Grigoris wrote: ↑
Mon May 14, 2018 2:10 pm
Jesse wrote: ↑
Mon May 14, 2018 2:32 am
Haldol is an ancient anti-psychotic which has been proven to be both ineffective in treatment (other than as a chemical restraint.), and one that causes brain damage, and damage to the nervous system.
Haloperidol is only used for sedation nowadays. It is very rarely prescribed as a treatment for anything.
At the moment I am taking Cymbalta, Seroquel, Buspar, and Klonopin.
1. Cymbalta is an SNRI anti-depressant. Generally you need to be on this for over a month before any observable effect on one's mood comes into play.
2. Seroquel is an anti-psychotic. In ten days one normally sees a reduction in psychotic symptoms. We tend to use Olanzapine for our line of work (mainly PTSD with psychotic symptoms) ut Seroquel is not uncommon.
3. Buspar is an anti-axiolytic and Klonopin is a benzodiazapene. There is no reason to take both of these, as they both have a similar effect. Be careful of Klonopin. It is highly addictive and it's therapeutic value is not so high as one develops tolerance quite quickly and then just takes it to avoid withdrawal symptoms. Normally we prescribe this for 10 days maximum, in cases where a person has difficulty sleeping. Just to "reset" their sleep mechanism.
Yea I research everything I take obsessively.
The thing about Klonopin is both true, and untrue. It will stop at least my form of OCD in its tracks(Pure OCD), but dependence IS unavoidable. The reason it's so effective for pure OCD is that the anxiety response of the obsessions and intrusive/invasive thoughts is what causes the OCD to keep going, like a horrible case of monkey mind driven by anxiety.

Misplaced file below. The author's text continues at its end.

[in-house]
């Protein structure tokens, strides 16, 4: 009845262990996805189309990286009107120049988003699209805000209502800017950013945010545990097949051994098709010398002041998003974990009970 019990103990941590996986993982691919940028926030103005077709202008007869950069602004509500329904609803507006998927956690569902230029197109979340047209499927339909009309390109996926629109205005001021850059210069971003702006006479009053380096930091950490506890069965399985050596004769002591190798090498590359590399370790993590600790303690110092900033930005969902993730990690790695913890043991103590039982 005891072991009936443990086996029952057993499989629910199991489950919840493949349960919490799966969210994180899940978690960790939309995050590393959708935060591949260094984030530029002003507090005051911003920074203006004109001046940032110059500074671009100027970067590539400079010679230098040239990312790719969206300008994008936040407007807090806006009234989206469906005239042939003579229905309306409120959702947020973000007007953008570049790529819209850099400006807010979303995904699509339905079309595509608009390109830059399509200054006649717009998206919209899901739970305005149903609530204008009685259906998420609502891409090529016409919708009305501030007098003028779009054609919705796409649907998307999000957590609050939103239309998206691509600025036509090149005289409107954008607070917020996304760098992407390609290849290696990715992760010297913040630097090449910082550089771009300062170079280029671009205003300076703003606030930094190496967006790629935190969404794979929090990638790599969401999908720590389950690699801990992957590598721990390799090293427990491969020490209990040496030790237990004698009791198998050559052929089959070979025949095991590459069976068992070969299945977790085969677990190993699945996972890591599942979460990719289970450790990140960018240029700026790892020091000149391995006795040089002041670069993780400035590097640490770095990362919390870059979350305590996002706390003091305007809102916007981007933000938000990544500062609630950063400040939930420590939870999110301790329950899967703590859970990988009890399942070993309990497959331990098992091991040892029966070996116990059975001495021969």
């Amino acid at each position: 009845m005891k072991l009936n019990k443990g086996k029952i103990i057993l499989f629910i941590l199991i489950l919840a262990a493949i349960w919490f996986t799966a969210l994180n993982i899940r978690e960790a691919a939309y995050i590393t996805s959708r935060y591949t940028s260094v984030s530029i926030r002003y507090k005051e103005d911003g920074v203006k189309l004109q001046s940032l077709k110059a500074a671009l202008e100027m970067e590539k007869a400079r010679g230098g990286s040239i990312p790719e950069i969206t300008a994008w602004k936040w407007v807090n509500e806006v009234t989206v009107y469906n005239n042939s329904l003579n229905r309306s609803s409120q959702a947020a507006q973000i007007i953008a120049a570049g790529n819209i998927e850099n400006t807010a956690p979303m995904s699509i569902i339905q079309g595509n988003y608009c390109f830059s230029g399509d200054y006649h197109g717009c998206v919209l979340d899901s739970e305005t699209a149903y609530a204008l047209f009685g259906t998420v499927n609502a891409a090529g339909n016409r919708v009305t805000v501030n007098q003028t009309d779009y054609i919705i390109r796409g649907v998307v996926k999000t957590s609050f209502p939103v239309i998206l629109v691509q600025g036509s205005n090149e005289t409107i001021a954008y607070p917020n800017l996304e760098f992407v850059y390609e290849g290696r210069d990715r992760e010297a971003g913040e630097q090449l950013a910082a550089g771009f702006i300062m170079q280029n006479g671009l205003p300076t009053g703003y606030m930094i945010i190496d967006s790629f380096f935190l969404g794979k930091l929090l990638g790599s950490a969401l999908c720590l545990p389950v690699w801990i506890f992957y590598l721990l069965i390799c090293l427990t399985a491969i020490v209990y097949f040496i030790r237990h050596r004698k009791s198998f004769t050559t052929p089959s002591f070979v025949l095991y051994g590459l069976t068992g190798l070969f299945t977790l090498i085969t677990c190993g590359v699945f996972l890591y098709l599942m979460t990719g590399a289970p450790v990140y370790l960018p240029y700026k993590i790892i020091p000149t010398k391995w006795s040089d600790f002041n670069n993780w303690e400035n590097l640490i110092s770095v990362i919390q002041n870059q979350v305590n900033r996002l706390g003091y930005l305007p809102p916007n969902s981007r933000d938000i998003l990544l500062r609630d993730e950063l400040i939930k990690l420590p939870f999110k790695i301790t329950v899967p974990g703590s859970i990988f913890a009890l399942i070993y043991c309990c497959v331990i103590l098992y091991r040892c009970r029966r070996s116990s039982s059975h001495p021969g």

Your mind looks for a solution obsessively to the anxiety caused by the invasive thoughts/obsessive thoughts etc, which causes the thoughts to continue repeatedly. Each time said invasive thought happens, anxiety arises, and the mental seeking behavior continues, and causes even more anxiety, this anxiety causes the invasive thoughts to get worse, and it then loops in a vicious cycle. Klonopin kills anxiety completely, and thus stops the cycle. So it is effective, but do the benefits outweigh the negatives? No, not really.
I mean I recently realized it's a horrible solution after it was forcibly taken away from me.. Benzo Withdrawal ontop of Methadone withdrawal is not fun, especially when your in a tiny dorm surrounded by 140 people in close quarters with no place to hide ha. 'Not to mention the MH was giving me assloads of Ativan on tap, ONTOP of my Klonopin... so I was taking 2mg of Klonopin twice a day, and then 4mg of Ativan PRN every 2 Hours. Guess where I was every 2 hours? Damn right I was at the nursing station..and they sent me cold turkey from that to rehab pretty much. (they reduced it to every 8 hours for 2 days before they sent me, lololololol.)
But the reason benzos are a bad solution is precisely why they are so effective, they eliminate anxiety so completely and utterly that you no longer are forced to cope with it, and thus over time you completely lose all mental coping mechanisms for dealing with anxiety without it. So if you are on it long enough, ontop of the withdrawal, you now have to experience intense anxiety, and panic, with absolutely no way to really deal with it. You have to rebuild your coping mechanisms while going through hell essentially, anxiety that'd send most people to their graves early.
So I got off it completely, then went right back to it.
https://www.intrusivethoughts.org/ocd-s ... /pure-ocd/